On taxing and spending, traditional images reflect reality. Republicans tax and spend less than Democrats. On taxes, they average 17.7 percent of GDP, while Democrats average 19.3 percent. Spending is closer, with Democrats averaging 21.8 percent of GDP and Republicans 20.8 percent. The result of these differences gives Democrats a huge advantage on the federal deficit. Their willingness to tax more means the deficit averaged 0.87 percent of GDP during their years in office. Republicans, who did not restrain spending to match their unwillingness to raise taxes, were far higher, at 3.35 percent.

Obviously, these measures are not a slam dunk for the candidate of either party. And just as obviously, neither Barack Obama nor John McCain should be judged only by the results of past presidents. But voters should have more than just the candidates' words to judge their economic promises. Some history, which is not likely to make it into either candidate's 30-second ads, can make a more informed voter come the first Tuesday this November.

Steamboat Springs resident Steven Hofman is a former director of research and policy for the Republican leadership of the U.S. House of Representatives and a former assistant secretary of labor under President George H.W. Bush. This article was adapted from a lecture given at the policy breakfast seminar of Vectra Bank.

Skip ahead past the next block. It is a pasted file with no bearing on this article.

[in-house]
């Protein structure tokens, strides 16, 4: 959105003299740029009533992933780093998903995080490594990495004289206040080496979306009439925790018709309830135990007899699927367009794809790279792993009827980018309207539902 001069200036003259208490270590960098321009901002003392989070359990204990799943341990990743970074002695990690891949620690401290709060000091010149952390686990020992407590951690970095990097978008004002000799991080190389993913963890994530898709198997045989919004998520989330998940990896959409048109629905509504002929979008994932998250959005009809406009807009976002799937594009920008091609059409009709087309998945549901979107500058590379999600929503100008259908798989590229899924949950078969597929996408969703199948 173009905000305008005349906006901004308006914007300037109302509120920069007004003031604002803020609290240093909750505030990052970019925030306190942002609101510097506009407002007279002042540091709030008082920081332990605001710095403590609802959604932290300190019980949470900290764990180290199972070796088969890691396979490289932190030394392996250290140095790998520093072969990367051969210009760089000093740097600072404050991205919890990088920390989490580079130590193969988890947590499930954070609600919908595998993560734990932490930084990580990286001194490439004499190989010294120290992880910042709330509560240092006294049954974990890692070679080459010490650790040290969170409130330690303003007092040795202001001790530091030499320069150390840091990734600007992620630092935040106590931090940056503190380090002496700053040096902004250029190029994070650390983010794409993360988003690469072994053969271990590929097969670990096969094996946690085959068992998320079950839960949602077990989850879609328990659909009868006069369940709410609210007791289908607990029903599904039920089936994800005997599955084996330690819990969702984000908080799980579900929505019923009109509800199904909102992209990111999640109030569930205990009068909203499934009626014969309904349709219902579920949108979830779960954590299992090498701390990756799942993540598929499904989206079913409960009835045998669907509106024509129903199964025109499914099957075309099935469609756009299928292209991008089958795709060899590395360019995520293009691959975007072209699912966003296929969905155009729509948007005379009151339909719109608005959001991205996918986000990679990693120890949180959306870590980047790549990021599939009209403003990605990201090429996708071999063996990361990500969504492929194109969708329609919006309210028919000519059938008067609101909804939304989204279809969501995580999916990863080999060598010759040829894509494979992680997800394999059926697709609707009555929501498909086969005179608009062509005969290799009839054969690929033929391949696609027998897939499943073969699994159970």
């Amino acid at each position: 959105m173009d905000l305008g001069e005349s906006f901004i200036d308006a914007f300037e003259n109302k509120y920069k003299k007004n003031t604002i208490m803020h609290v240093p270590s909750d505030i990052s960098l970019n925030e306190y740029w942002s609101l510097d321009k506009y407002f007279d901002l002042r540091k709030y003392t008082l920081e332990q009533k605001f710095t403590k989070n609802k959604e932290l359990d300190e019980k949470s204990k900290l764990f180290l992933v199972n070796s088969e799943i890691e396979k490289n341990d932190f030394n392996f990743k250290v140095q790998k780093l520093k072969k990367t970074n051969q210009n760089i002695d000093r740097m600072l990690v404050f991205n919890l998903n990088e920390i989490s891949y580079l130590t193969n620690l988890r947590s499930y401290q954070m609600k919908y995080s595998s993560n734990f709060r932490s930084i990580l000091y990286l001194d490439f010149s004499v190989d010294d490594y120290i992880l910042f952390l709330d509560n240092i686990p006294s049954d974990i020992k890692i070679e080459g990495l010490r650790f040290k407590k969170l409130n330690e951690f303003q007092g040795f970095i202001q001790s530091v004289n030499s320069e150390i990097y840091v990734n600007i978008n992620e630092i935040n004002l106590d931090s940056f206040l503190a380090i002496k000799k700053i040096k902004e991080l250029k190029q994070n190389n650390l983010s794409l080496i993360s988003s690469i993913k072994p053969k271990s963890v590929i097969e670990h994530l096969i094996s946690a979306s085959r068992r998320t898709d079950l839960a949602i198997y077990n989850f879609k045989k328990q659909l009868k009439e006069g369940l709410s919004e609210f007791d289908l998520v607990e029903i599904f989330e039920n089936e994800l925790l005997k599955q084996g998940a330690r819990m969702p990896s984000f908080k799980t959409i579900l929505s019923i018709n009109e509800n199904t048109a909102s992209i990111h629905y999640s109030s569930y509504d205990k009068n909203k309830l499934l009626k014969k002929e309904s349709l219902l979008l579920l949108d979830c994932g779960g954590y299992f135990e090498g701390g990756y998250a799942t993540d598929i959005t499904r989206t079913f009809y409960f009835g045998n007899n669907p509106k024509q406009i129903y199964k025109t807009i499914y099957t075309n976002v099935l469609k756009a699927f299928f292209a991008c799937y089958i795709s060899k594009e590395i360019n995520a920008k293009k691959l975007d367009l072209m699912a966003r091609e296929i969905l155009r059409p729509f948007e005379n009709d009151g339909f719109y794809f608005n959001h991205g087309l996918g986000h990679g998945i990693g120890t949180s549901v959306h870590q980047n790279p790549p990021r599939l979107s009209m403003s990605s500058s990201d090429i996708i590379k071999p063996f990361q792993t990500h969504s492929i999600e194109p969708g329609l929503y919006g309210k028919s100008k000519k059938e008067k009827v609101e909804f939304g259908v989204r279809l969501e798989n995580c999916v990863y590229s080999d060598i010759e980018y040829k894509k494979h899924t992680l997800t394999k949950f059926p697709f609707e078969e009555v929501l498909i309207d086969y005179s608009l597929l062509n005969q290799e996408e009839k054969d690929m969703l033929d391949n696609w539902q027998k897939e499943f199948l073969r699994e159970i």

Comments

Murray Tucker 5 years, 11 months ago

"Statistics don't lie, liars use statistics." This works on both sides of the political spectrum. A counter example to Steven Hofman's commentary can be found in a book published by Princeton Professor Larry Bartels ("Unequal Democracy") and reported this past week by former Federal Reserve Vice Chairman, Alan Blinder in the NY Times (http://www.nytimes.com/2008/08/31/business/31view) Skewing data so that it fits a certain political point of view is generally easy. One has to make their own evaluation of where the economy is being directed. McCain wants to continue the Bush policy of unfettered "laissez faire" market; Obama subscribes to a modified market approach where regulation plays a role, when necessary and before chaos (see How Obama Reconciles Dueling Views on Economy By DAVID LEONHARDT NY Times August 20, 2008- not an easy read).